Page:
If during covid the tenant is apprehensive about temp moving out perhaps they could stay with friends or family from a week or two whilst the property is drying out. A temp rent recalculation may need to be done considering all facts.

If your decorator doesn’t use stain block the obvious will happen.

It isn’t about you vv the tenant. It wasn’t their fault the water leaked, or a five say delay as you should have arranged the Dehumidiers.

Work with the tenant and when all done, settled and agreed also drop them a couple of bottles of wine as a gesture of goodwill.

You might as well do your property inspection whilst there and check your insurances for the future.

Good luck

I had to deal with a burst pipe in my rental flat that ended up flooding downbstairs flat. Building insurance covered it less excess.
What is worth mentioning the electrician needs to inspect electrics for safety too and that can form part of the claim .

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I disagree a little bit with this. From experience….when our flat was flooded from above, and there was extensive damage caused by upstairs washing machine, we were told (by our own insurer) that the damage inside our flat would be paid for by our insurers, because it was not a malicious or deliberate act. The upstairs insurers paid for the damage inside their flat. Both insurers acted together to pay for repairs to our ceiling / their floor and for a week or so we could see into each other’s flats! which was awkward because it was our bathroom. I compensated our tenants by paying for them to go to the local swimming pool for a shower. We were also told that if the same thing were to happen again in the future, then it WOULD be regarded as negligence as the upstairs owner ought to know now to avoid this sort of event, so on a second occasion, the upstairs insurer would pay.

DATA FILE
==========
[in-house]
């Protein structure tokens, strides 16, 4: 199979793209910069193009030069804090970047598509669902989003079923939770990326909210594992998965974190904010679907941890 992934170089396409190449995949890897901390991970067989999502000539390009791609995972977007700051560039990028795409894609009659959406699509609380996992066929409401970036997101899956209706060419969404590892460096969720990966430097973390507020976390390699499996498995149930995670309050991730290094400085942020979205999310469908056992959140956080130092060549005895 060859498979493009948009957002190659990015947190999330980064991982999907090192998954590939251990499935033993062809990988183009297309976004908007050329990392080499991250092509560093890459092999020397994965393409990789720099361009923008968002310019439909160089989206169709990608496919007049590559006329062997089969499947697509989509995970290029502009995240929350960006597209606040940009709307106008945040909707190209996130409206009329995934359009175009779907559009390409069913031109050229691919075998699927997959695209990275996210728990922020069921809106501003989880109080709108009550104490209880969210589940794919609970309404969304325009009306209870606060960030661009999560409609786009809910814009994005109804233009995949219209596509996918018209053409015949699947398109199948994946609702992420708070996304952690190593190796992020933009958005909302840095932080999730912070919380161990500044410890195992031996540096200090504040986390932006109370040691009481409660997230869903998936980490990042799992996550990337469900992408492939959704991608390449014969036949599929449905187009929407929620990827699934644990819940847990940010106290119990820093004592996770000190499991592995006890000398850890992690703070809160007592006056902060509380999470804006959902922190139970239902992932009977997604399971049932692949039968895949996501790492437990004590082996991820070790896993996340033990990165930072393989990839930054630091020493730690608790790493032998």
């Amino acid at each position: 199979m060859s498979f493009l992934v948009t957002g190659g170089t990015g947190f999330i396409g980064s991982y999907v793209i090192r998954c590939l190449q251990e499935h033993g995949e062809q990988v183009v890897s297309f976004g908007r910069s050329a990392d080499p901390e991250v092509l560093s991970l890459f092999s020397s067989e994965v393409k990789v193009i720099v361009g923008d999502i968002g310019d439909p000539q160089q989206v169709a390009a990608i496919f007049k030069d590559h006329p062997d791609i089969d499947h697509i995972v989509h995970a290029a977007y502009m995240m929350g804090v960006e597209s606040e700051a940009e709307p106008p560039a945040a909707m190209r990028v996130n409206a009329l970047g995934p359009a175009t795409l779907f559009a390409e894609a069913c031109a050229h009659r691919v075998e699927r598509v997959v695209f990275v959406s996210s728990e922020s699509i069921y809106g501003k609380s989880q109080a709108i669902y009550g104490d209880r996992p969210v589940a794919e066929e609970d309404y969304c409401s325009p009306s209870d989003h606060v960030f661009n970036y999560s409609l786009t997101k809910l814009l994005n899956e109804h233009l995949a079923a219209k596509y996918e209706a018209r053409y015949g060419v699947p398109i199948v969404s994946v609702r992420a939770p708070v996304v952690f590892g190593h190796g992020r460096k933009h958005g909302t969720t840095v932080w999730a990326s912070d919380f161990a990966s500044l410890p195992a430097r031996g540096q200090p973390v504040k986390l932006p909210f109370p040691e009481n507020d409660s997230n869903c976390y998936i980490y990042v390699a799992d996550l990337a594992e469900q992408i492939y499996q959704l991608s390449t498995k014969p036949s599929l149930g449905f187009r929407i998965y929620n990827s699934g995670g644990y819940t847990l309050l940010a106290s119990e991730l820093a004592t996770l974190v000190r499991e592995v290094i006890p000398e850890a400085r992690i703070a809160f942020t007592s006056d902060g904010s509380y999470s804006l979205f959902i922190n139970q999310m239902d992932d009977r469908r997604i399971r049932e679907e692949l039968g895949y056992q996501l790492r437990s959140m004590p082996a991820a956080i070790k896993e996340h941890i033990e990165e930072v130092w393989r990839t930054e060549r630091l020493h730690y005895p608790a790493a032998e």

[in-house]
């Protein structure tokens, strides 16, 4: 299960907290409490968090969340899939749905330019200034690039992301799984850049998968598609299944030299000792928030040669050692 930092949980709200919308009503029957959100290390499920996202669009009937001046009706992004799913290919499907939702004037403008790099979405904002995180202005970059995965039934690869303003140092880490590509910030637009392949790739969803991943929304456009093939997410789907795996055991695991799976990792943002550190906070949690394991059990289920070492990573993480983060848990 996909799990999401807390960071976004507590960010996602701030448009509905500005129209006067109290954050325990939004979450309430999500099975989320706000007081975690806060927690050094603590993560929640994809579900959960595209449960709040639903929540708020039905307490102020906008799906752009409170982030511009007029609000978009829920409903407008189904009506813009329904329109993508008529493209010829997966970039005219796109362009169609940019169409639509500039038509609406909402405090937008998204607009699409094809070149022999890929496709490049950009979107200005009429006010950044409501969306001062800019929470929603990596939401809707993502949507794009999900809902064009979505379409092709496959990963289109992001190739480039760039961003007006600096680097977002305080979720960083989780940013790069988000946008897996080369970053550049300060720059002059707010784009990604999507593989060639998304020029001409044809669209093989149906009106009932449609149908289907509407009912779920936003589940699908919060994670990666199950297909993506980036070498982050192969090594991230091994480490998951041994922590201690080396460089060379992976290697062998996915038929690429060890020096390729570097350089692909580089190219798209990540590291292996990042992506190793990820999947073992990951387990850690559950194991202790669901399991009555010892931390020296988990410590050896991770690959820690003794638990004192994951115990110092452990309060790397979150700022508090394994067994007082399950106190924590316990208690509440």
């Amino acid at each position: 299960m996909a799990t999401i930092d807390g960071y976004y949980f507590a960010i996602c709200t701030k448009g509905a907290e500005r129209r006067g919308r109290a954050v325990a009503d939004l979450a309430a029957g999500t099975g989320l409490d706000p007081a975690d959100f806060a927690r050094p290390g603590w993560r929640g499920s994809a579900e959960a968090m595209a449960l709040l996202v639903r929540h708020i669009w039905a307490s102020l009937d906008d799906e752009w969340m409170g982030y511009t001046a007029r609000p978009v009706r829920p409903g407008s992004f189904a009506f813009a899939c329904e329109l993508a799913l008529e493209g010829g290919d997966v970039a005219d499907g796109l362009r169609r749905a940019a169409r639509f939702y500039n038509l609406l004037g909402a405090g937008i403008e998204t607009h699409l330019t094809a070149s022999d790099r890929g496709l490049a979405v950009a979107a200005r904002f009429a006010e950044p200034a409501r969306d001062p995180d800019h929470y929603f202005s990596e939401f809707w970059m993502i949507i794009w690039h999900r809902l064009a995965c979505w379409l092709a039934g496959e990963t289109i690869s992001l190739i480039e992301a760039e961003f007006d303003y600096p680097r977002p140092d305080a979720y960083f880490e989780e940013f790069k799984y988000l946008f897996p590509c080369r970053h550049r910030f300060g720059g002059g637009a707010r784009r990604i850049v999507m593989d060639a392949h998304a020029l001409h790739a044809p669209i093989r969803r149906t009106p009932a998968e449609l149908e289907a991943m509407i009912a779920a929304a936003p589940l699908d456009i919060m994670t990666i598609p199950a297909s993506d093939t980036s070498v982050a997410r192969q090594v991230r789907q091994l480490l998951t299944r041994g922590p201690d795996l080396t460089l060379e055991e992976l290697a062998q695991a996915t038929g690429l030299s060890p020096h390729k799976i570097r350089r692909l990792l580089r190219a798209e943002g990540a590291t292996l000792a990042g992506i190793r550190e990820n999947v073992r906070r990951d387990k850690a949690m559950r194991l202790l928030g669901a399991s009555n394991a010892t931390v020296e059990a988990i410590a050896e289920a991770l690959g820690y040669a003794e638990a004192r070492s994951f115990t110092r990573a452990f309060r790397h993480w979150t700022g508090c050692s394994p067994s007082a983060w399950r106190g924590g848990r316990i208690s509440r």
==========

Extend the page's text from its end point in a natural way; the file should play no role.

By the way, as far as I understand it, buildings insurance does cover ‘fixed’ floor coverings, so would cover fitted carpets, but not loose rugs.

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Christine, it not a disagreement at all, its options. Insurers often work together as you say, however, if you claim on your insurance , its a claim, however the insurers sort it. In the long run your premiums go up. One of our properties has had a number of claims over the years from burst pipes in concrete floors resulting in premiums rising from £3k to £8k with no recourse as the properties are leasehold, they get you in the end. Another reason for not buying leasehold properties.

We always claim on the other persons insurance for these reasons and work with our tenants for their insurance as stated. It is also a claim in their name not yours which with changing tenants over the years would impact on you if claims occur.

Buildings cover varies so check carefully what is covered when you take out policies, some even provide temp accommodation where it is deemed appropriate. Now that’s a word that opens a bag of worms!

Thank all. Food for thought.
I guess my problem is that the landlord of the upstairs flat does not have insurance. So there is going to be hassle in trying to get compensation from them: I am already noting an unwillingness to repond to messages :pleading_face:

When my flat flooded from the flat above it was paid for by the buildings insurance covered through the leasehold.
Is that an option?

There is buildings insurance for the block - that I hope will cover anything structural (possibly including plaster), but not carpets and fittings
I am awaiting feedback my rent guard contents insurance for the actual flat.
There will undoubtedly be an excess (I think £500). Am I right in thinking that I can look to the owner of the flat where the water came from for payment of that?
I am told (anecdotally) that the tenants upstairs complained of high pressure on the boiler the day before the incident, and a plumber had been booked for the following day - but it decided to fail magnificently before that

Mine covered plastering, redecoration and reflooring the flat (the wood was water damaged).